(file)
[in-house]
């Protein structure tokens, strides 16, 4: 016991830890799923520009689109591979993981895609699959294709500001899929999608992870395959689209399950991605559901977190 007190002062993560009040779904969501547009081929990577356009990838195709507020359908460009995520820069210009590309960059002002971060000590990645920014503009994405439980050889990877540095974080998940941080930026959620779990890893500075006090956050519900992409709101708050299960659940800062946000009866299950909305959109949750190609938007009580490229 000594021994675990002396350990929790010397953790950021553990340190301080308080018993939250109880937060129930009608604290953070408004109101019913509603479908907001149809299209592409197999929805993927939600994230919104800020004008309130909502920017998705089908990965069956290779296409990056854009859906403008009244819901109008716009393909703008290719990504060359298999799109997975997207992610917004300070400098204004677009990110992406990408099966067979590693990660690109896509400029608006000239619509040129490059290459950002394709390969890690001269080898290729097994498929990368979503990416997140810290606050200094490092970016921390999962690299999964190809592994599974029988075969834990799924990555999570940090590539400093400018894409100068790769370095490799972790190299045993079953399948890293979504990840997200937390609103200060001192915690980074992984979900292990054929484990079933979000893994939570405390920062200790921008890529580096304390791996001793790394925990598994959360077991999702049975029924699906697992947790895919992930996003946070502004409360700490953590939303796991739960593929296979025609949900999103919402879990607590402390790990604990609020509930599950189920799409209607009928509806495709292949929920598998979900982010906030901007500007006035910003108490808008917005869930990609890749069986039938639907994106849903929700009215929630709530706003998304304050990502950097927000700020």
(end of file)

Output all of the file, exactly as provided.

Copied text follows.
[in-house]
């Protein structure tokens, strides 16, 4: 016991830890799923520009689109591979993981895609699959294709500001899929999608992870395959689209399950991605559901977190 007190002062993560009040779904969501547009081929990577356009990838195709507020359908460009995520820069210009590309960059002002971060000590990645920014503009994405439980050889990877540095974080998940941080930026959620779990890893500075006090956050519900992409709101708050299960659940800062946000009866299950909305959109949750190609938007009580490229 000594021994675990002396350990929790010397953790950021553990340190301080308080018993939250109880937060129930009608604290953070408004109101019913509603479908907001149809299209592409197999929805993927939600994230919104800020004008309130909502920017998705089908990965069956290779296409990056854009859906403008009244819901109008716009393909703008290719990504060359298999799109997975997207992610917004300070400098204004677009990110992406990408099966067979590693990660690109896509400029608006000239619509040129490059290459950002394709390969890690001269080898290729097994498929990368979503990416997140810290606050200094490092970016921390999962690299999964190809592994599974029988075969834990799924990555999570940090590539400093400018894409100068790769370095490799972790190299045993079953399948890293979504990840997200937390609103200060001192915690980074992984979900292990054929484990079933979000893994939570405390920062200790921008890529580096304390791996001793790394925990598994959360077991999702049975029924699906697992947790895919992930996003946070502004409360700490953590939303796991739960593929296979025609949900999103919402879990607590402390790990604990609020509930599950189920799409209607009928509806495709292949929920598998979900982010906030901007500007006035910003108490808008917005869930990609890749069986039938639907994106849903929700009215929630709530706003998304304050990502950097927000700020």